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What’s a risky investment? Most people think an asset that swings wildly in price is very risky.
But in fact, that is volatility and not risk. A volatile investment is risky only if you may have to sell it during one of its downswings.
So, we can define risk as really the relatively certain chance of a loss. For example, think back a short six years ago. My (and possibly your) portfolio dropped in “value” over 30% in late 2008 and early 2009. But by doing nothing but waiting, it is now much larger than in 2008. By not having to sell, we were not clearly exposed to risk at the time. This is crucial to understand if you invest in volatile investments like stocks.
Hedge fund leader Howard Marks recently remarked that he deeply believes that we cannot predict the future with enough accuracy to either clearly benefit from or avoid risk. He thinks that we can instead develop a range of possibilities of future events and invest based on these assumptions.
Marks also develops a very interesting theory on the relationship between “risky” investments and returns. He notes that if riskier investments generally had better long-term returns, they really would not be risky. Instead, he makes the point that “riskier” investments have a higher chance of both better and worse returns over time than do “safe” investments.
He also reminds us that there is a risk in not taking enough risk. Staying in money market funds long term is less risky than the stock market but has a high opportunity cost. He points out that the behavior many investors use to “reduce risk” instead adds the risk of “missing out.”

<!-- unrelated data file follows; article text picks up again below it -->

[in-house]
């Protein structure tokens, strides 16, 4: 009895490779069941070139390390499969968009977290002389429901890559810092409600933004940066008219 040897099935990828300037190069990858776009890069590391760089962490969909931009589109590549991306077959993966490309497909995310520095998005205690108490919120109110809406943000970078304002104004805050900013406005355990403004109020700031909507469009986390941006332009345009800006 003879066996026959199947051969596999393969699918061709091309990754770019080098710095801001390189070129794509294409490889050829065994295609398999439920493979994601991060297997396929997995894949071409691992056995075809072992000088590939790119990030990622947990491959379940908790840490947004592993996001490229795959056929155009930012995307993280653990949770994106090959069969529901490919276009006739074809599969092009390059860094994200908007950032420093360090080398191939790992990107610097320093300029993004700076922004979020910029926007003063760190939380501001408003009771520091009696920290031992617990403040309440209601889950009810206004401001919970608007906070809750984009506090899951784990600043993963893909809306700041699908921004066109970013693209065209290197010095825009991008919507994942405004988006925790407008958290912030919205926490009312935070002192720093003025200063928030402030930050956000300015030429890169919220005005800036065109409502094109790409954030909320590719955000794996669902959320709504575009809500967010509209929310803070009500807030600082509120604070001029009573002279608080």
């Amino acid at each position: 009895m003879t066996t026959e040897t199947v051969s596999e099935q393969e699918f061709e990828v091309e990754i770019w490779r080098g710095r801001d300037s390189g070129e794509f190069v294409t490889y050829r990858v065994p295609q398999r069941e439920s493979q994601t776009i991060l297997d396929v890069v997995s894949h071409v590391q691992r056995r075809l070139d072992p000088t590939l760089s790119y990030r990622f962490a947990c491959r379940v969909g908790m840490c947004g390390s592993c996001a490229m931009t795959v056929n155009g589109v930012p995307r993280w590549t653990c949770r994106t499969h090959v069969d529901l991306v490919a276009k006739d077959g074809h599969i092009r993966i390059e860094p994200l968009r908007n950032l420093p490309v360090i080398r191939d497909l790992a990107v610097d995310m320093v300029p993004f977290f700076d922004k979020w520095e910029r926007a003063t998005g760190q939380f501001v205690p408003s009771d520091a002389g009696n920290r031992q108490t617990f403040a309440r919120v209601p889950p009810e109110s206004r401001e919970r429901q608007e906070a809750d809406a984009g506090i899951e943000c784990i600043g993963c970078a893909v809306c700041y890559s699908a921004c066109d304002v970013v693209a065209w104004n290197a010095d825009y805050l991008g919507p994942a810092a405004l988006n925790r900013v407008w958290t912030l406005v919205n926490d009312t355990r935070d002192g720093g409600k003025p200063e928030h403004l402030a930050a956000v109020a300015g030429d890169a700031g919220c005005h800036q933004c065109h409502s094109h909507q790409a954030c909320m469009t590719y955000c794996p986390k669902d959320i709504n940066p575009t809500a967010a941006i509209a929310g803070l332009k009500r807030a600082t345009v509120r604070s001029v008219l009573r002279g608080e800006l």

Perhaps the only real risk we can ascertain at any time is that of overvaluation. This valuation would need to be extreme, yet there are recent examples. In 2002 and 2009, stock valuations were very low, and a prudent investment would pay off. Conversely, in 1999 stocks were overvalued. In 2006 and 2007, real estate in many parts of the country was overvalued (remember the lines of people waiting to pay full price for condos?).
However, most of the time, and with most assets, the valuation is more vague. For example, in 2007, stocks were not really overvalued but reacted to a liquidity crisis tied to the mortgage market. During these times we need to be diversified, patient and disciplined, and we must continually assess the many possible risks on the horizon. We also need to remember that large price swings are factors in risk. An asset that has markedly dropped in price has less risk, not more, and vice versa.